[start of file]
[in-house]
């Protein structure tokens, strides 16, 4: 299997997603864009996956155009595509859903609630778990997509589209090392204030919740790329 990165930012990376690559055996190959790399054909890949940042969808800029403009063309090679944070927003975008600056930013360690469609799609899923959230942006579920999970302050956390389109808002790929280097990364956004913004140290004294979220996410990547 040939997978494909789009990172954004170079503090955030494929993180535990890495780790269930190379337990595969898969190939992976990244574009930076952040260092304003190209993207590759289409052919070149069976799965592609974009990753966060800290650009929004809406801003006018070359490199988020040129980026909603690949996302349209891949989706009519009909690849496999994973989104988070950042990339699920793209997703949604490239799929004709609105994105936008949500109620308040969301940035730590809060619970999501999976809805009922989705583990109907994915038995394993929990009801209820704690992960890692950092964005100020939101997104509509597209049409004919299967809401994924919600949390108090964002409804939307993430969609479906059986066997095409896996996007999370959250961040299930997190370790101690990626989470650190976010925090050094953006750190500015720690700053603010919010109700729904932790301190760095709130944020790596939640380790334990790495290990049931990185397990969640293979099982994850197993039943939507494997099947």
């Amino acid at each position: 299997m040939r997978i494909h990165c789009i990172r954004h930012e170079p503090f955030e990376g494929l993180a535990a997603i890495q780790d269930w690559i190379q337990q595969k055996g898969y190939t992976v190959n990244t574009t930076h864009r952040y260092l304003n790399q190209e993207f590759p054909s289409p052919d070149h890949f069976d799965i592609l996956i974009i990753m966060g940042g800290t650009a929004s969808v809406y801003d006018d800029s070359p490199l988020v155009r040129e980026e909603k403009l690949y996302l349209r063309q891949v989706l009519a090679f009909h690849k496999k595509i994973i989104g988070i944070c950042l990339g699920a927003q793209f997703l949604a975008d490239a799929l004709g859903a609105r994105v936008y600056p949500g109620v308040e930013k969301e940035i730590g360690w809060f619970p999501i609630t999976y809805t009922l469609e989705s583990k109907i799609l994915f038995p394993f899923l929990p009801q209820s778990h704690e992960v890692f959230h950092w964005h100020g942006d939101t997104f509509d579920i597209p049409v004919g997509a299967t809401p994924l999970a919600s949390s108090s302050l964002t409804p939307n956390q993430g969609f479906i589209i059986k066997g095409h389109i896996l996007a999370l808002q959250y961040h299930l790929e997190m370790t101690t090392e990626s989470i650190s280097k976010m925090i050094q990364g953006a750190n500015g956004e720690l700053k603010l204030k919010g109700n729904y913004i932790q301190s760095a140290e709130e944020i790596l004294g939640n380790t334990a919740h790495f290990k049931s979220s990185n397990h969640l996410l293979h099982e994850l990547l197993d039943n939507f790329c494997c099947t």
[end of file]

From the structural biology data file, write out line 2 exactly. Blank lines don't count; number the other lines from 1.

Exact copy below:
């Protein structure tokens, strides 16, 4: 299997997603864009996956155009595509859903609630778990997509589209090392204030919740790329 990165930012990376690559055996190959790399054909890949940042969808800029403009063309090679944070927003975008600056930013360690469609799609899923959230942006579920999970302050956390389109808002790929280097990364956004913004140290004294979220996410990547 040939997978494909789009990172954004170079503090955030494929993180535990890495780790269930190379337990595969898969190939992976990244574009930076952040260092304003190209993207590759289409052919070149069976799965592609974009990753966060800290650009929004809406801003006018070359490199988020040129980026909603690949996302349209891949989706009519009909690849496999994973989104988070950042990339699920793209997703949604490239799929004709609105994105936008949500109620308040969301940035730590809060619970999501999976809805009922989705583990109907994915038995394993929990009801209820704690992960890692950092964005100020939101997104509509597209049409004919299967809401994924919600949390108090964002409804939307993430969609479906059986066997095409896996996007999370959250961040299930997190370790101690990626989470650190976010925090050094953006750190500015720690700053603010919010109700729904932790301190760095709130944020790596939640380790334990790495290990049931990185397990969640293979099982994850197993039943939507494997099947």